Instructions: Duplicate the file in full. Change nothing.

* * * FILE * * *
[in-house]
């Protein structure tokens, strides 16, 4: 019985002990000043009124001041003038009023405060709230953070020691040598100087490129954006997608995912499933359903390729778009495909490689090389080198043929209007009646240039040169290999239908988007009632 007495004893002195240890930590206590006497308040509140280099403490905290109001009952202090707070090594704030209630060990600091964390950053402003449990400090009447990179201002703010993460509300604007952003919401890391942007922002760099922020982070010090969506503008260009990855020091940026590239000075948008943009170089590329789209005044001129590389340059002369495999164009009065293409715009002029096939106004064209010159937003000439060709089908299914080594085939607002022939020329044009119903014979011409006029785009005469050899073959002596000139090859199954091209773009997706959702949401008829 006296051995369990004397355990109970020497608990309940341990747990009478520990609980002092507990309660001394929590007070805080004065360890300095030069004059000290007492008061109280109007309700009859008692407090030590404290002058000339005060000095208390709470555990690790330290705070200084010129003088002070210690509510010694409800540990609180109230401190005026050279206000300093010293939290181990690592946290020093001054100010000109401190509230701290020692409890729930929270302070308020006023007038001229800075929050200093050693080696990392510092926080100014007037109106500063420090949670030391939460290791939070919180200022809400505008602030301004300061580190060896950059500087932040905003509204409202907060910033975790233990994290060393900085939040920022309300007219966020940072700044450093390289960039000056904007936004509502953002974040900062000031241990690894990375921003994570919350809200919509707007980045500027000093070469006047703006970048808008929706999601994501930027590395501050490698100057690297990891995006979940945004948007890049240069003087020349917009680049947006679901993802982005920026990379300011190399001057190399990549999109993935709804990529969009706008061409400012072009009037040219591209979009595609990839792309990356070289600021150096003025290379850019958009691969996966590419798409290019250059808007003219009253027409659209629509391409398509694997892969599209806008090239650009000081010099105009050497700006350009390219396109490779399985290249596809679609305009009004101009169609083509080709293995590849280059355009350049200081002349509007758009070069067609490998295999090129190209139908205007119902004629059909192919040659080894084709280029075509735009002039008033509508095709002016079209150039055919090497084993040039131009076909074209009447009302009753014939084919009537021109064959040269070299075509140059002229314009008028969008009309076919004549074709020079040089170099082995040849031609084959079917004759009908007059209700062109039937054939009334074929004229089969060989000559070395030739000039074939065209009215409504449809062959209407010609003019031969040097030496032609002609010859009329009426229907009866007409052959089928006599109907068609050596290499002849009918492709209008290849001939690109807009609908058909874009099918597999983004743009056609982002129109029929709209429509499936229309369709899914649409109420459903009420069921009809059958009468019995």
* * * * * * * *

[in-house]
């Protein structure tokens, strides 16, 4: 019985002990000043009124001041003038009023405060709230953070020691040598100087490129954006997608995912499933359903390729778009495909490689090389080198043929209007009646240039040169290999239908988007009632 007495004893002195240890930590206590006497308040509140280099403490905290109001009952202090707070090594704030209630060990600091964390950053402003449990400090009447990179201002703010993460509300604007952003919401890391942007922002760099922020982070010090969506503008260009990855020091940026590239000075948008943009170089590329789209005044001129590389340059002369495999164009009065293409715009002029096939106004064209010159937003000439060709089908299914080594085939607002022939020329044009119903014979011409006029785009005469050899073959002596000139090859199954091209773009997706959702949401008829 006296051995369990004397355990109970020497608990309940341990747990009478520990609980002092507990309660001394929590007070805080004065360890300095030069004059000290007492008061109280109007309700009859008692407090030590404290002058000339005060000095208390709470555990690790330290705070200084010129003088002070210690509510010694409800540990609180109230401190005026050279206000300093010293939290181990690592946290020093001054100010000109401190509230701290020692409890729930929270302070308020006023007038001229800075929050200093050693080696990392510092926080100014007037109106500063420090949670030391939460290791939070919180200022809400505008602030301004300061580190060896950059500087932040905003509204409202907060910033975790233990994290060393900085939040920022309300007219966020940072700044450093390289960039000056904007936004509502953002974040900062000031241990690894990375921003994570919350809200919509707007980045500027000093070469006047703006970048808008929706999601994501930027590395501050490698100057690297990891995006979940945004948007890049240069003087020349917009680049947006679901993802982005920026990379300011190399001057190399990549999109993935709804990529969009706008061409400012072009009037040219591209979009595609990839792309990356070289600021150096003025290379850019958009691969996966590419798409290019250059808007003219009253027409659209629509391409398509694997892969599209806008090239650009000081010099105009050497700006350009390219396109490779399985290249596809679609305009009004101009169609083509080709293995590849280059355009350049200081002349509007758009070069067609490998295999090129190209139908205007119902004629059909192919040659080894084709280029075509735009002039008033509508095709002016079209150039055919090497084993040039131009076909074209009447009302009753014939084919009537021109064959040269070299075509140059002229314009008028969008009309076919004549074709020079040089170099082995040849031609084959079917004759009908007059209700062109039937054939009334074929004229089969060989000559070395030739000039074939065209009215409504449809062959209407010609003019031969040097030496032609002609010859009329009426229907009866007409052959089928006599109907068609050596290499002849009918492709209008290849001939690109807009609908058909874009099918597999983004743009056609982002129109029929709209429509499936229309369709899914649409109420459903009420069921009809059958009468019995």